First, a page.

Why IFRS remains relevant in the U.S.

By Ken Tysiac

Although full adoption of IFRS in the United States continues to face long odds, understanding IFRS remains important for U.S. investors and companies, SEC Chief Accountant Wes Bricker said Monday.

At the AICPA Conference on Current SEC and PCAOB Developments in Washington, Bricker said it’s important for participants in U.S. capital markets to continue to monitor the quality of IFRS, partly because he said that as of Sept. 16 about 525 foreign private issuers with a combined market capitalization of approximately $7.3 trillion were able to file IFRS financial statements with the SEC without reconciliation to U.S. GAAP.

He said many U.S. companies, especially those with global operations, also have an interest in the quality of IFRS.

“For example, U.S. companies frequently look abroad for potential targets and investees that use IFRS,” Bricker said. “In addition, U.S. multinational companies with foreign subsidiaries may be permitted or required by other countries to apply IFRS for statutory financial reporting requirements for their non-U.S. subsidiaries.”

U.S. companies also do business with non-U.S. companies and other stakeholders who are required to use IFRS financial statements, Bricker said. And others prepare management information using IFRS.

For the foreseeable future, though, Bricker said he believes FASB’s standard-setting process in U.S. GAAP will continue to best serve the needs of investors and other financial statement users.

Momentum for the use of IFRS by U.S. public companies was building in 2008, when then-SEC Chairman Christopher Cox announced a proposed, multiyear plan that set the basis for considering the use of IFRS by IFRS issuers.

But momentum slowed following the release of a 2012 SEC report that questioned the funding of the International Accounting Standards Board (IASB) and the timeliness of responses to widespread accounting issues by the IFRS Interpretations Committee. The report also said adoption would be costly for U.S. public companies.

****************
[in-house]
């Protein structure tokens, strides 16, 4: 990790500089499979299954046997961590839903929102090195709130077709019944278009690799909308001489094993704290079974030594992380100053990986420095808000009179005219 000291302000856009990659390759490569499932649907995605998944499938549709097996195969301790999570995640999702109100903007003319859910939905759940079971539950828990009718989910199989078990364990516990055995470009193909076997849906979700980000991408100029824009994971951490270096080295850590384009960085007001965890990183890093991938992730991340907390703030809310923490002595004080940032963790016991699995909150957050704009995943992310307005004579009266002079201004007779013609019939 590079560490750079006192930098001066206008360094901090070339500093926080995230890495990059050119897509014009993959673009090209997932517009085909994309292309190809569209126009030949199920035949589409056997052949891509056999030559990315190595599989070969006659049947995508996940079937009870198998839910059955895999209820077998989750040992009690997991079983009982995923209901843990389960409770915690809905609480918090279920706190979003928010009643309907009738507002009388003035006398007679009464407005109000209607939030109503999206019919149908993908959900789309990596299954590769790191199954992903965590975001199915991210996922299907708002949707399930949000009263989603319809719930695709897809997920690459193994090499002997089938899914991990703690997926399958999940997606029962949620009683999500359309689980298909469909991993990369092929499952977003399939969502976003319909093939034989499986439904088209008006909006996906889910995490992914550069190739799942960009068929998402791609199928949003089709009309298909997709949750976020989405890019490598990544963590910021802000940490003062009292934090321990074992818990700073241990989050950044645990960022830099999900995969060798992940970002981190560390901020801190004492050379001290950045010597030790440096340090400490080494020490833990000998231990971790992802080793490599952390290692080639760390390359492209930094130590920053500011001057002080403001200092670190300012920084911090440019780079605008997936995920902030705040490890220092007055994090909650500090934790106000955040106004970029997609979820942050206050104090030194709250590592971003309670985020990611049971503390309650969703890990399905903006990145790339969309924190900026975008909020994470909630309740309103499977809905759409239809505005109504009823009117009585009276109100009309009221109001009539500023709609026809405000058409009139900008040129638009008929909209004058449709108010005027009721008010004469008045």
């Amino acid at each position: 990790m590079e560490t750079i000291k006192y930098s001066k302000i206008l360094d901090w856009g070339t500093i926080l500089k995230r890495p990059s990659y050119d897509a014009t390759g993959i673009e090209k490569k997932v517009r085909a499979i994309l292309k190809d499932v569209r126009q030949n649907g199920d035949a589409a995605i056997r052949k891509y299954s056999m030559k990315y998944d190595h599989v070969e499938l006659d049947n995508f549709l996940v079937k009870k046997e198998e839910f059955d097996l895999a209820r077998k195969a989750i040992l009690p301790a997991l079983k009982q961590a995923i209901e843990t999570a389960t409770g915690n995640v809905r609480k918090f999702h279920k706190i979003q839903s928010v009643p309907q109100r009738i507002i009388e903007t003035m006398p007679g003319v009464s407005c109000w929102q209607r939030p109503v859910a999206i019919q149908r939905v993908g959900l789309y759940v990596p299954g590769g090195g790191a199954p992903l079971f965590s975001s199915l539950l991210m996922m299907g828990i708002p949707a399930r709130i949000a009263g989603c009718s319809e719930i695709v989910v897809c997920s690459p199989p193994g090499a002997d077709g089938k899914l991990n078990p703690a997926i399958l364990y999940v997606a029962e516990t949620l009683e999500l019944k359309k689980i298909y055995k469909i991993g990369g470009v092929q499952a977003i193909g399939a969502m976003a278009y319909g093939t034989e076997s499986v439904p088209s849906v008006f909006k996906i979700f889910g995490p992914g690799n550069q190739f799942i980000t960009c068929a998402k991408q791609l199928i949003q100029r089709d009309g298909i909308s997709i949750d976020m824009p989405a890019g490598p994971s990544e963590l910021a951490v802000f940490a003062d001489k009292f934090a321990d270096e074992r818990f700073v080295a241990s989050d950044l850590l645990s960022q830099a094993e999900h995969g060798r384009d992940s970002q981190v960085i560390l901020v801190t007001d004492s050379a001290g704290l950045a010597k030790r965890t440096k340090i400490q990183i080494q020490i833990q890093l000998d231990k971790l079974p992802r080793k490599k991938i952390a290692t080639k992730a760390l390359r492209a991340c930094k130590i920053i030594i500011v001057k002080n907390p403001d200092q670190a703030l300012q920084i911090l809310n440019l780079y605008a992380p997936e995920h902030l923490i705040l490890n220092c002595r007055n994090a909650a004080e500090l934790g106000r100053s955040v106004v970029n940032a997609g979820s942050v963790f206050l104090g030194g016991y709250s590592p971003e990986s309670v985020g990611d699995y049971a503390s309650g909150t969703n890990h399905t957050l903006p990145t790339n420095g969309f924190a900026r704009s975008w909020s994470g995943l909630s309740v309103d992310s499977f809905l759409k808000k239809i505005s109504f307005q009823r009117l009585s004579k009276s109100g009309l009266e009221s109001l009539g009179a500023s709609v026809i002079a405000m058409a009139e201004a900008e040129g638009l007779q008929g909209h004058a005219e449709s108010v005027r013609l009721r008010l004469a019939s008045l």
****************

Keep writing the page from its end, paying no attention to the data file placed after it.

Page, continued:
Although the buzz about full adoption of IFRS has subsided in the United States, Bricker said it’s worth continuing to consider an idea suggested as a possibility by his predecessor, James Schnurr. That idea would permit U.S. public companies to file optional supplemental information in IFRS along with their U.S. GAAP financial statements.

“I continue to think it’s a good idea … but I can’t predict the priorities of the commission,” Bricker told reporters after his speech.

Bricker was promoted to the chief accountant role permanently on Nov. 22, when the SEC announced Schnurr’s retirement. Bricker had been serving in an interim role as Schnurr recovered from injuries suffered in a bicycle crash.

In his first public speech in his permanent role, Bricker said it’s important for FASB and the IASB to continue to collaborate, as their cooperation in recent years has brought areas in IFRS and U.S. GAAP financial statements much closer together for some key transactions.

And he said the interconnectedness of the global marketplace has created a need for IFRS fluency in the United States.

“Knowledge and understanding of IFRS, including similarities and differences between U.S. GAAP and IFRS, are highly relevant to stakeholders evaluating transactions and related financial reporting obligations,” he said.

Ken Tysiac (ktysiac@aicpa.org) is a JofA editorial director.

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